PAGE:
Television and Your Child: A Guide for Concerned Parents

Carmen Luke

Parents have feared television's effect for a long time, but most of the efforts of academics to understand television have not addressed parents' pragmatic concerns. In Television and Your Child, though, Carmen Luke explores some of the things parents can do to deal with those effects.

Luke writes primarily for the non-academic in a readable and jargon-free style with which the layperson might feel comfortable. She doesn't assume the reader is already familiar with the research on television, taking instead a comprehensive look at the major issues that may be of interest to parents, e.g., the effect of television on gender or consumer socialization or on performance at school. Rather than take an extreme anti- or pro-television view, Luke is more concerned with giving the reader the information from as many sides of the debate as possible so that the reader may make his or her own informed decision about television.

About half the book is devoted to an overview of the field, with apparent attempts to make the book relevant to Canadian readers as in the case of a chapter on "Canadians as TV Minorities." The same readers also will find the content familiar because it is quite faithful to the situation on Canadian airwaves, although references to Canadian programs are rarer than to American counterparts.

Luke next turns to what parents can do to minimize "negative" effects of the medium. Her goal here is not to reform the whole system or to eliminate television, but to show parents they can and should try to make the best of the situation, including mediation in their children's television viewing. Children have to be taught how to watch television like everything else, she maintains, and parents are responsible for much of that education. The remainder of the book suggests a variety of ways to do this, such as spending time with children in front of the set, talking about programming, and structuring activities around television that will encourage a critical attitude toward it.

Some of Luke's suggestions, especially those concerning family discussion about programming, are useful and often commonsensical. Most parents should find these relatively easy to implement. However, others are less practical for most. For example, many may not be able to afford a personal videotape library of alternatives to everyday television fare. As well, not everyone has or wants a video camera, even though it is useful for showing how television constructs reality. Some may also find it more difficult than Luke believes to establish rules to limit family viewing time.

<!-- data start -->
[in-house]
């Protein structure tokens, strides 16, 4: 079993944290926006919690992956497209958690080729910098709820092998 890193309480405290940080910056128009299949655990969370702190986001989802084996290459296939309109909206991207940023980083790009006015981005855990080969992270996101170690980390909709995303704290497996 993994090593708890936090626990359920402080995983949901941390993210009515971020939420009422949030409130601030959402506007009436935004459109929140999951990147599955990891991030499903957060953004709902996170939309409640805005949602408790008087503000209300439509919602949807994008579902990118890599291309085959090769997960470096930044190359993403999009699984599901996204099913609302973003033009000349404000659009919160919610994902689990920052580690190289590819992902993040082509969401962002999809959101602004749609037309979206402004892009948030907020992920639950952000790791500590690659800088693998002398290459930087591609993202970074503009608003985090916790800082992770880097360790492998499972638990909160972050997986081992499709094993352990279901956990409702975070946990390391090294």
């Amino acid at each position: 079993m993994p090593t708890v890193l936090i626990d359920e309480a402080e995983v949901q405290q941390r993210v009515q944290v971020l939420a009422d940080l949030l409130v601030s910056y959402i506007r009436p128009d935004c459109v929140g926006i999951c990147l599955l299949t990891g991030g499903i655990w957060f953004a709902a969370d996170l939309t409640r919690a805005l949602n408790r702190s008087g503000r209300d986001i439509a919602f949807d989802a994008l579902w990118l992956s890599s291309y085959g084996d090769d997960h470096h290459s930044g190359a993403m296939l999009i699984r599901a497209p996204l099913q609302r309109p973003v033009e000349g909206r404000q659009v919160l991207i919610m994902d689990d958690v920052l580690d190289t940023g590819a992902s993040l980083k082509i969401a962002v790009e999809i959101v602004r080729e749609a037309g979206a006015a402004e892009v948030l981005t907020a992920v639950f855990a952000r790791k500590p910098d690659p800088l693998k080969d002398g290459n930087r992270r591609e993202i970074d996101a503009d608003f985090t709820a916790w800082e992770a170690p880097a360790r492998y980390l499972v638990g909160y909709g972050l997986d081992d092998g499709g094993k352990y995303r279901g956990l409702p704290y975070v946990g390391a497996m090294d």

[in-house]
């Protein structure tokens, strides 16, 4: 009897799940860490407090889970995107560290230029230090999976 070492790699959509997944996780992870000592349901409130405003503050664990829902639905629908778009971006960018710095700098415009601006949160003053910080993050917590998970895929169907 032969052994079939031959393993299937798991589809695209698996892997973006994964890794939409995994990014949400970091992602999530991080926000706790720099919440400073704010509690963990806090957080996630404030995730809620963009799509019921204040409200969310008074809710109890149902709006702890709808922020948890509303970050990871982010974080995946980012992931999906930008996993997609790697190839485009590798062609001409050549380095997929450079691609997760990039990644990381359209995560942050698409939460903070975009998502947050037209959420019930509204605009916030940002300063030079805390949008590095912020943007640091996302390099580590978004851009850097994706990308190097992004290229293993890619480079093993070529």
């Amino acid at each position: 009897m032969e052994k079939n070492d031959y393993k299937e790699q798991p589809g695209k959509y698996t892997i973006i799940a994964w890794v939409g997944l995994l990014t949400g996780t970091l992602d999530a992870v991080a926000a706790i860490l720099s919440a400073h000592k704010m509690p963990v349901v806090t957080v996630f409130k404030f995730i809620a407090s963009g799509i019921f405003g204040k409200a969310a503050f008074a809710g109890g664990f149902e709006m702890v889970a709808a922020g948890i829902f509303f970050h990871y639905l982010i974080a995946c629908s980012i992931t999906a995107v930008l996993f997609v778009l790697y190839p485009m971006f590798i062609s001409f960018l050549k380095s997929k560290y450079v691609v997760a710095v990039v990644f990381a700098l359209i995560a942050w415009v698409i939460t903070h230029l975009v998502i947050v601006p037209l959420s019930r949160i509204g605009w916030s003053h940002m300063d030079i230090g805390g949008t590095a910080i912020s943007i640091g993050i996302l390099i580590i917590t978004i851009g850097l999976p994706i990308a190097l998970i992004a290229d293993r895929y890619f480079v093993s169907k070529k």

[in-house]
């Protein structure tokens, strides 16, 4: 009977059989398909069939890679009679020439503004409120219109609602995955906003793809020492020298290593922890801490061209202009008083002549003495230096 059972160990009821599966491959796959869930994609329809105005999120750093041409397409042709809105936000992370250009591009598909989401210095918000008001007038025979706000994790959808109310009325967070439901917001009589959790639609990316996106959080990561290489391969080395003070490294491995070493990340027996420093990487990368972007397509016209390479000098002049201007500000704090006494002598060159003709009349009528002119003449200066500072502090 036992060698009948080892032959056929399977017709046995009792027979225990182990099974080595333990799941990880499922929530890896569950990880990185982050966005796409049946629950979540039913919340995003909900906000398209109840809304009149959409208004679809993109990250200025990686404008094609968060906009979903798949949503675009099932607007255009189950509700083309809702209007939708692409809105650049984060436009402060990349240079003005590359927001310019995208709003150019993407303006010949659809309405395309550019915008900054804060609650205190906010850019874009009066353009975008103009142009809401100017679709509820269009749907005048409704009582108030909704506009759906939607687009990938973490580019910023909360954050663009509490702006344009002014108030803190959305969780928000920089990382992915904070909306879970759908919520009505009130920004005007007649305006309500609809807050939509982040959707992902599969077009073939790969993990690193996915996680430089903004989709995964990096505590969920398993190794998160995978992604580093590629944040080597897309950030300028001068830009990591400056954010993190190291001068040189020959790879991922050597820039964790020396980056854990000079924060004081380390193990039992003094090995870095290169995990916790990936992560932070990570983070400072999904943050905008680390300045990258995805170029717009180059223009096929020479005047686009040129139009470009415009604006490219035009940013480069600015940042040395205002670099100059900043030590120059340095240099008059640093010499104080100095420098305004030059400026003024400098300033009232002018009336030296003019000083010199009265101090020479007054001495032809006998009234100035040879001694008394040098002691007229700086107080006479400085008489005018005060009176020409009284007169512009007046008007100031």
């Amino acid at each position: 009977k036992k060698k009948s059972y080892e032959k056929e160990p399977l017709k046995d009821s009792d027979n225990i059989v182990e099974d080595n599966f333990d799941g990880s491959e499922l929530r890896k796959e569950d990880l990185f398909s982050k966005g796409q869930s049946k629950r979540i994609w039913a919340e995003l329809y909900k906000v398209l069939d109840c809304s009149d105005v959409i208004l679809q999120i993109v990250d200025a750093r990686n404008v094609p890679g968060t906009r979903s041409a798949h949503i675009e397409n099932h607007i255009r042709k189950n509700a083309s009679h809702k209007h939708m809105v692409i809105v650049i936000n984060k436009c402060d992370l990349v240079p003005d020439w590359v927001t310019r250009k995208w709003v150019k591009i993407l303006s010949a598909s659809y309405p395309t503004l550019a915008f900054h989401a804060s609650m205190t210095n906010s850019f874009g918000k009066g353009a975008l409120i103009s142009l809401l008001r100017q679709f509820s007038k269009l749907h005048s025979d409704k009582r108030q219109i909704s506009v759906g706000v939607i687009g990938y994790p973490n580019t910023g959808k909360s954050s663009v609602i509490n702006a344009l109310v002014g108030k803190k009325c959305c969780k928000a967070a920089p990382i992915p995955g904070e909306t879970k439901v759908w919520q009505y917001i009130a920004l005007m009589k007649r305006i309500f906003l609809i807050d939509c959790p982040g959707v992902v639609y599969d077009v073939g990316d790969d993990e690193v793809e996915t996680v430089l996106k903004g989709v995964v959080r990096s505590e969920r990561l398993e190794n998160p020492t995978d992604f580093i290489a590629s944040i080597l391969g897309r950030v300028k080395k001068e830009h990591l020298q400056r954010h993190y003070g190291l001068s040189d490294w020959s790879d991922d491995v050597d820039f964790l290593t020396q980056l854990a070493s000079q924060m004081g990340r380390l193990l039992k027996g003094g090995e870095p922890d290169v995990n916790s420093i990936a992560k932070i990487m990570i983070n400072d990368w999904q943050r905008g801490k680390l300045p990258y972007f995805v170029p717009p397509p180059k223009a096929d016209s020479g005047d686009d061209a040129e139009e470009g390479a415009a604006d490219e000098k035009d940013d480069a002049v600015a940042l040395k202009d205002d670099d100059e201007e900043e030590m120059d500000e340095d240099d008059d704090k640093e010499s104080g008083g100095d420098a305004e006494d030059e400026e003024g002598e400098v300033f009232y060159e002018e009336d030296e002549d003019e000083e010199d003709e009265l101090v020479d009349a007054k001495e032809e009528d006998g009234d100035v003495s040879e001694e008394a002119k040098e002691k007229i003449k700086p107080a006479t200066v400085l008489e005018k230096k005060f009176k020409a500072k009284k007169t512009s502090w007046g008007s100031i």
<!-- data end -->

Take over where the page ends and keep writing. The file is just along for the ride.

Luke tends to be optimistic about television, since she assumes that the "bad" product delivered may be manipulated towards socially- and educationally-constructive ends and its negative effects mitigated or eliminated. She also believes children are intelligent enough to learn how to watch television critically and see how television reality is constructed. Consequently, she feels television's effects need not be as bad as they are often made out to be.

However, the book will not have revolutionary effects on television-viewing habits in Canada since it seems to be written for an audience that may not need it the most. Although readable, it targets an educated layperson, who is motivated or wealthy enough to be able to create an environment for his or her children that is rich in alternatives to television. One of the book's premises also seems to be that at least one parent has enough time to watch television with the children whenever they do. Luke suggests the occasional "lesson" or shared-viewing time is not sufficient.

These are the families that are least likely to have "heavy" TV-viewing children, though, and least likely to have television as the only leisure activity available to the children. That part of the audience that might most need the information in the book might not benefit from it or be able to act upon it.

Nonetheless, Luke's book is a worthwhile addition to the work done on television and children. Its synthesis of that work and its efforts to bridge the gap between academic research and the "real world" are especially useful.



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We wish to acknowledge the financial support of the Social Sciences and Humanities Research Council for their financial support through theAid to Scholarly Journals Program.

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